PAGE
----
4. Shock, Trauma & Hope: A life changing journey through neonatal care “…This is the mark of a premmie mum. From nowhere, I was signed up and given lifelong membership to a club I never wanted to join, nor even imagined existed.”

3. Top Ten! | What not to say “At least you got to miss that really big stage”.

2. Longer mat leave for preemie mums: 5 Reasons Why “Mothers of babies born too soon face the agonising journey of leaving hospital without their baby day after day. Any NICU mum will tell you, there is a lot of watching and waiting in neonatal care – waiting for that first precious hold, usually days, sometimes weeks after their baby is born.”

smallest things

and finally, our most read post of 2015….

  1. Time to Talk: PTSD the hidden cost of NICU “Nothing can prepare you for parenthood, but you allow yourself to imagine the arrival of your baby; those first precious holds, taking them home to meet loved ones, the time together to grow and bond – and then suddenly everything you imagined is dramatically replaced with the alien and uncertain world of neonatal intensive care.”


guest blogIf you’d like to write for The Smallest Things or share your story in 2016, then get in touch! Just email Catriona or send in your story (approx. 650 words) to smallestthings@yahoo.com


Notice! It’s not quite the end of 2015, and our Top Ten is subject to change as we near the New Year…Check back on midday 31st December 2015 for our final count down!

No more leaflets, please!

Published as part of our communication in Neonatal Care Week | 23rd February – 1st March 2015.

To the well-meaning health care professional (of which I am one)… No more leaflets, please!

seeing our son for the first time

seeing our son for the first time

I’m numb. I’m in shock. I have so many questions, yet no words to express myself.

“Why did this happen?” | “Will they live?” | “Will they die” | “Why did this happen to us?”

A doctor is speaking to me across the incubator – did they really just say my baby won’t be home until his due date?

That’s 10 weeks away!

What do we do now? – Where do we go? – What do we say? – 10 weeks?!

“Don’t worry, you’re baby is doing fine” the doctors told me. “He’s a good weight for the 30 weeks; he’ll take the usual route”.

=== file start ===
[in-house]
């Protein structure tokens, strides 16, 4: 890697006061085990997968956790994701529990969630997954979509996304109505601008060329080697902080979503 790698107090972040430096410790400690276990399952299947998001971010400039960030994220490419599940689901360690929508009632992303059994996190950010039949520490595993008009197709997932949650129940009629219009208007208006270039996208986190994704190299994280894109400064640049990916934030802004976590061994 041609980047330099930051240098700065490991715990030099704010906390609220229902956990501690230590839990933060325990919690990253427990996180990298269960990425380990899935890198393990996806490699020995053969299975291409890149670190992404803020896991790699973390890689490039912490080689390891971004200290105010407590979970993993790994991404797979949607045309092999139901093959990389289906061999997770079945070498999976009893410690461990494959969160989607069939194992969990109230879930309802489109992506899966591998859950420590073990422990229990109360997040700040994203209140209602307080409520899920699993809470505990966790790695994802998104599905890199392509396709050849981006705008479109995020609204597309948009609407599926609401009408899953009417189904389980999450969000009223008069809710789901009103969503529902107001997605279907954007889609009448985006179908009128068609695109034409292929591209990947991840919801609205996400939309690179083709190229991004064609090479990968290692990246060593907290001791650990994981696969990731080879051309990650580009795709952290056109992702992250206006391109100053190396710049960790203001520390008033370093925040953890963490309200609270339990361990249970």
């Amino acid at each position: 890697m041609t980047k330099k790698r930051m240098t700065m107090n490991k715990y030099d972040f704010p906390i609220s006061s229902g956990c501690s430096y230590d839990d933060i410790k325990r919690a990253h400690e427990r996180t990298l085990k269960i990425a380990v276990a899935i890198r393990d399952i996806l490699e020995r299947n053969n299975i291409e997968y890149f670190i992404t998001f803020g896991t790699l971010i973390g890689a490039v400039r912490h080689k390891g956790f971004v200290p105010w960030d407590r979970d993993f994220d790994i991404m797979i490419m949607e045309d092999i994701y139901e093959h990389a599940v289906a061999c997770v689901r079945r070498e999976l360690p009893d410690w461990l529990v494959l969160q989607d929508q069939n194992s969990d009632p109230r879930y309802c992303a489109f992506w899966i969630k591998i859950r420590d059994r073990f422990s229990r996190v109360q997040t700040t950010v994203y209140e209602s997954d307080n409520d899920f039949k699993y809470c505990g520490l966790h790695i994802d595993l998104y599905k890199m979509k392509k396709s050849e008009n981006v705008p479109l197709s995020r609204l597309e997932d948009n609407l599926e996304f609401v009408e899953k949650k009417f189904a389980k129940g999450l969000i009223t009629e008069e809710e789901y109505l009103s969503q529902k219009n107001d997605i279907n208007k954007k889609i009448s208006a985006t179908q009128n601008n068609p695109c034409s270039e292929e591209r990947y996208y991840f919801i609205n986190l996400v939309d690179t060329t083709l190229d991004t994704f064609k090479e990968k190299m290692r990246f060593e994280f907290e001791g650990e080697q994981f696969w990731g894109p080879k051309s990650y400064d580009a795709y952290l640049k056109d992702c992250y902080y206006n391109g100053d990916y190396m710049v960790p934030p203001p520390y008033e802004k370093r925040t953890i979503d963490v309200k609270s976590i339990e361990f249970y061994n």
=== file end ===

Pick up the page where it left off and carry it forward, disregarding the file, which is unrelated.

The usual route? I remember thinking what a strange phrase that was. There was nothing ‘usual’ about this situation, nothing at all.

NICU day 3 | Lines & Wires

NICU day 3 | Lines & Wires

Doing just fine? I believed them when they said my baby was going be okay. I had to, and I had to push dark thoughts from my mind; but seeing my tiny baby on a ventilator, lines in his arms, hands and feet and his chest mechanically rising and falling… he was far from fine.

I was far from fine.

My baby should be with me, his mother. I should be able to protect him from the lines and the needles, the glare of the lights and the invasive tubes.

I should be able to keep him safe, safely inside me, where he belonged. And for me, he would fill a space where I had been left empty.

Just statistics, numbers and scenarios.

The leaflets did not fill the empty space inside of me, nor did they dull the ache on my chest where my baby should have laid his head.

They did not answer the question I longed to answer – why me? Nor did they reassure me that the feelings of loss, jealousy, guilt and anger I felt where quite normal.

For this, communication on a one-to-one basis is needed. An opportunity to speak openly and honestly, to explore unanswered questions and concerns. A time to talk about the immediate and as well as future concerns and a space to express my thoughts, even if I didn’t know quite what I wanted to ask.

Too many Leaflets!

Too many Leaflets!

Written information does have its place though, like everything, but leaflets can never be a substitute to one-to-one communication and must be given in a timely and sensitive manner. They are not sticking plasters for example; they can not fix what has happened, can not change the past, nor can they predict the future. Nothing about NICU is normal; and no amount of literature can make the NICU experience ‘normal’. Your baby, your journey together – that is your focus. It is a journey unique to you and can not be simplified to a statistic, number or scenario found on a page.

So, no more leaflets please! My baby may look like the pictures in the books and I may recognise some of the words – but at home, surrounded by those leaflets, that is where I can feel most alone.